The system thus described is particularly well suited for the detection of VOCs, because VOCs are relatively easy to oxidize/burn, and if a hydrocarbon is in a person's breath, it is likely to be a VOC. Further, each VOC molecule generally contains multiple carbon and hydrogen atoms, and thus the output gas 121 will generally have more molecules than the input gas 111, thereby easing the measurement task and/or increasing the precision of the detection process compared to a direct measure of the original VOC molecules. Additionally, because the invention is based on the detection of CO2 and/or H2O, the detector can be designed simply and efficiently, without regard to the particular VOCs that are being detected. Note that the system of this invention does not directly indicate which particular VOC is present in a person's breath, but if used as a general health indicator and/or a “first alert” indicator, the detection or non-detection of significant amounts of CO2 or H2O produced by the oxidation of the breath sample can be informative. As is evident, there is some risk of false-alarms being caused by this non-selective testing, if, for example, a non-health-indicative hydrocarbon, such as alcohol, is present in the person's breath, but such false alarms should be rare if the system is used properly.
The scrubber 110 deletes carbon dioxide and/or water molecules from the sampled breath, using any of a variety of techniques, including chilling devices or chemical devices. The filtered breath from the scrubber 110 enters the oxidizer 120 that is configured to burn the gases from the scrubbed input sample.
At the transit between any of the components 210, 110, 120, 230 a, valves 219 may be provided to assure that the desired sample is properly provided to the next stage in the process. One of ordinary skill in the art will recognize that ancillary air-movement apparatus may be used to facilitate the transfer between stages. For example, a syringe-type piston is commonly used in breath analyzers to draw the air through each stage, and the valves 219 are configured as one-way flap valves. In like manner, means may be provided to purge the components 110, 120, 230 a of the breath sample, including, for example, a supply of relatively inert gas, such as nitrogen, to fill the components between samples. These and other techniques for obtaining a proper sample through the components 110, 120, 230 a are common in the art.
In the example embodiment of
A monitor device 230 b is configured to control the light source 231 and to receive the signals generated by the light detector 232. Preferably, the device 230 b measures the amount of light received by the detector 232 before and after the sample is introduced into the detector 230 a, so that the difference and/or ratio of the measures is used to determine the amount of absorption that has occurred. Alternatively, a separate detector (not illustrated) can be used to measure the intensity of the light emitted from the light source via a path that does not include the sampled gas, to get a concurrent measure of the difference and/or ratio of the measures.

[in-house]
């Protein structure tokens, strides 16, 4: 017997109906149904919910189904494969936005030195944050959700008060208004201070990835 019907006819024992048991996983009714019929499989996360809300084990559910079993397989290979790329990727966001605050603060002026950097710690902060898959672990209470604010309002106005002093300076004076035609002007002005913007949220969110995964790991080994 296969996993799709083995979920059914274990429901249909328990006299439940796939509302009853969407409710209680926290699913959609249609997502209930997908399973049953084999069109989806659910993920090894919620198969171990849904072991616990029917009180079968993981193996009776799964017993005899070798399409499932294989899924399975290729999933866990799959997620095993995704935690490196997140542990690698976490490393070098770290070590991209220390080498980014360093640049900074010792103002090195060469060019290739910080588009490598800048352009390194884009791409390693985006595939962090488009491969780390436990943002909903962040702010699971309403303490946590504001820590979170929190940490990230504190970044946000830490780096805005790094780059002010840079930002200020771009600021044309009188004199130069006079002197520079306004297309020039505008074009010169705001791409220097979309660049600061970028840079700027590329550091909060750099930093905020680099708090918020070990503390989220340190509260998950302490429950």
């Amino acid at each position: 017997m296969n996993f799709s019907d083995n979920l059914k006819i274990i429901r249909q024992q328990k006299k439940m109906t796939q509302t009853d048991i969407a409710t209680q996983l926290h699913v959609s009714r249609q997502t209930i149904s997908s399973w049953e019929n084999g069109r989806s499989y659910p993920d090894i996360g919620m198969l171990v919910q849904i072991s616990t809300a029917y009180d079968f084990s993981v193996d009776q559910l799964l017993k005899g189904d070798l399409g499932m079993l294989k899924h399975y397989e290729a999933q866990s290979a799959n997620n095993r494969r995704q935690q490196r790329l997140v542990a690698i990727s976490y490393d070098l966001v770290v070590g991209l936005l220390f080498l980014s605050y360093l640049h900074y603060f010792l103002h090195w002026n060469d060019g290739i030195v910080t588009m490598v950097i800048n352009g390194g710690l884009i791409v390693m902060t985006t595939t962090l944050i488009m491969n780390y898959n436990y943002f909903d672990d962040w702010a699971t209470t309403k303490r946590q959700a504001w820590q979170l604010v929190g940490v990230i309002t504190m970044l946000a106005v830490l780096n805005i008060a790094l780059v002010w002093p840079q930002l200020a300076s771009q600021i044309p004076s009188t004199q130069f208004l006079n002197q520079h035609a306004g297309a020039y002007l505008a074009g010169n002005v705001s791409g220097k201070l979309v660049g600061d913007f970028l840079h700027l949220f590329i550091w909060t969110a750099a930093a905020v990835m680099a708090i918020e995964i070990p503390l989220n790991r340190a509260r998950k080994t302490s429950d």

The monitor device 230 b includes a display element 235 that provides an indication of the amount of carbon dioxide and/or water that is detected. The element 235 is illustrated as a meter/gauge, although any means of informing the user of the results of the analysis may be used, including an audio signal, an LED display, a paper printout, and so on. In a preferred embodiment, as a “first alert” device, the monitor device 230 b compares the measured amount of detected gases to one or more predefined thresholds, and merely presents an easy to comprehend indication, such as illuminating a red/green LED, or a red/yellow/green LED, and so on.
The foregoing merely illustrates the principles of the invention. It will thus be appreciated that those skilled in the art will be able to devise various arrangements which, although not explicitly described or shown herein, embody the principles of the invention and are thus within the spirit and scope of the following claims.
In interpreting these claims, it should be understood that:
a) the word “comprising” does not exclude the presence of other elements or acts than those listed in a given claim;
b) the word “a” or “an” preceding an element does not exclude the presence of a plurality of such elements;
c) any reference signs in the claims do not limit their scope;
d) several “means” may be represented by the same item or hardware or software implemented structure or function;
e) each of the disclosed elements may be comprised of hardware portions (e.g., including discrete and integrated electronic circuitry), software portions (e.g., computer programming), and any combination thereof;
f) hardware portions may be comprised of one or both of analog and digital portions;
g) any of the disclosed devices or portions thereof may be combined together or separated into further portions unless specifically stated otherwise;
h) no specific sequence of acts is intended to be required unless specifically indicated; and
i) the term “plurality of” an element includes two or more of the claimed element, and does not imply any particular range of number of elements; that is, a plurality of elements can be as few as two elements.
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|Citing Patent||Filing date||Publication date||Applicant||Title|
|US9404836||Jun 29, 2015||Aug 2, 2016||Pulse Health Llc||Method and device for carbonyl detection and quantitation|
|US9494495||Jun 29, 2015||Nov 15, 2016||Pulse Health Llc||Breath analysis system|
|US9546930||Jun 29, 2015||Jan 17, 2017||Pulse Heath Llc||Analysis cartridge|
|US9594005||Jun 29, 2015||Mar 14, 2017||Pulse Health Llc||Fluorescence detection assembly|
|U.S. Classification||436/143, 422/50, 73/23.3, 600/543, 73/23.2, 422/84|
|Cooperative Classification||A61B5/097, G01N33/0047, Y10T436/218, Y10T436/204998, G01N33/497, G01N33/0014|
|European Classification||G01N33/00D2D4G, G01N33/00D2A2, G01N33/497, A61B5/097|
|Aug 15, 2007||AS||Assignment|
Owner name: KONINKLIJKE PHILIPS ELECTRONICS N V, NETHERLANDS
Free format text: ASSIGNMENT OF ASSIGNORS INTEREST;ASSIGNOR:VAN HERPEN, MAARTEN;REEL/FRAME:019696/0900
Effective date: 20060223
|May 8, 2015||REMI||Maintenance fee reminder mailed|
|Sep 27, 2015||LAPS||Lapse for failure to pay maintenance fees|
|Nov 17, 2015||FP||Expired due to failure to pay maintenance fee|
Effective date: 20150927